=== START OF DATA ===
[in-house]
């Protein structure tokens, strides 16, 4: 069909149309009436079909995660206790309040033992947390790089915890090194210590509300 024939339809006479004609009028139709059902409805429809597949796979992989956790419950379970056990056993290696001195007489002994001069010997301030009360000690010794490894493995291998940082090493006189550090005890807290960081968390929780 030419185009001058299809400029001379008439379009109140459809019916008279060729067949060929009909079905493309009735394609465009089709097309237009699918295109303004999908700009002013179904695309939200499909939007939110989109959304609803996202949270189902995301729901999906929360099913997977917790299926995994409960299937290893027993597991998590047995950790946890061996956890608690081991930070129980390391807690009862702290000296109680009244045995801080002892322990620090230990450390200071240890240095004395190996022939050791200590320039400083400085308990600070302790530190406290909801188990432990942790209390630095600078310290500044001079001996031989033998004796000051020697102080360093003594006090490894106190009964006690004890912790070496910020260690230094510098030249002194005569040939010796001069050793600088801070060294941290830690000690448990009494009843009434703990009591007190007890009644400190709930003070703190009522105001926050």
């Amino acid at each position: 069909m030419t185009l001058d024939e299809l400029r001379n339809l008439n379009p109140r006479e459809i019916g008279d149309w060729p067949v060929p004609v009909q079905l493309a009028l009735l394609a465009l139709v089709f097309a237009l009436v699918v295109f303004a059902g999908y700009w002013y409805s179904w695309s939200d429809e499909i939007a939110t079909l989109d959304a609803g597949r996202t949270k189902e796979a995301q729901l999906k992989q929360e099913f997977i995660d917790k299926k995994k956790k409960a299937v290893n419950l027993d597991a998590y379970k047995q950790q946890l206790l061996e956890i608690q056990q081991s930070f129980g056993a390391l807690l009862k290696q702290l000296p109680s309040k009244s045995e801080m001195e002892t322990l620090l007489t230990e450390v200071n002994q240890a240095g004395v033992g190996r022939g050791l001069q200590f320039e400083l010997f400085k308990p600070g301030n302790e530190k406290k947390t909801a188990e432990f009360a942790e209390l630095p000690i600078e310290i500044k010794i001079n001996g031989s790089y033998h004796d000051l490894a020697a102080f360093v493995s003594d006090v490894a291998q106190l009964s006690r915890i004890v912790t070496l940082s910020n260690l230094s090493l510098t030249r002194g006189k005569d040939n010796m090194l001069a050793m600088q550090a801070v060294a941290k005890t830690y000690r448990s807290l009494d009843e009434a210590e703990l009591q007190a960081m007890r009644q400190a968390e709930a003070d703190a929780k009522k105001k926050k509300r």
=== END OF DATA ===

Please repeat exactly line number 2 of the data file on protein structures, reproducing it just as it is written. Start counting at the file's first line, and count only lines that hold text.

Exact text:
């Protein structure tokens, strides 16, 4: 069909149309009436079909995660206790309040033992947390790089915890090194210590509300 024939339809006479004609009028139709059902409805429809597949796979992989956790419950379970056990056993290696001195007489002994001069010997301030009360000690010794490894493995291998940082090493006189550090005890807290960081968390929780 030419185009001058299809400029001379008439379009109140459809019916008279060729067949060929009909079905493309009735394609465009089709097309237009699918295109303004999908700009002013179904695309939200499909939007939110989109959304609803996202949270189902995301729901999906929360099913997977917790299926995994409960299937290893027993597991998590047995950790946890061996956890608690081991930070129980390391807690009862702290000296109680009244045995801080002892322990620090230990450390200071240890240095004395190996022939050791200590320039400083400085308990600070302790530190406290909801188990432990942790209390630095600078310290500044001079001996031989033998004796000051020697102080360093003594006090490894106190009964006690004890912790070496910020260690230094510098030249002194005569040939010796001069050793600088801070060294941290830690000690448990009494009843009434703990009591007190007890009644400190709930003070703190009522105001926050």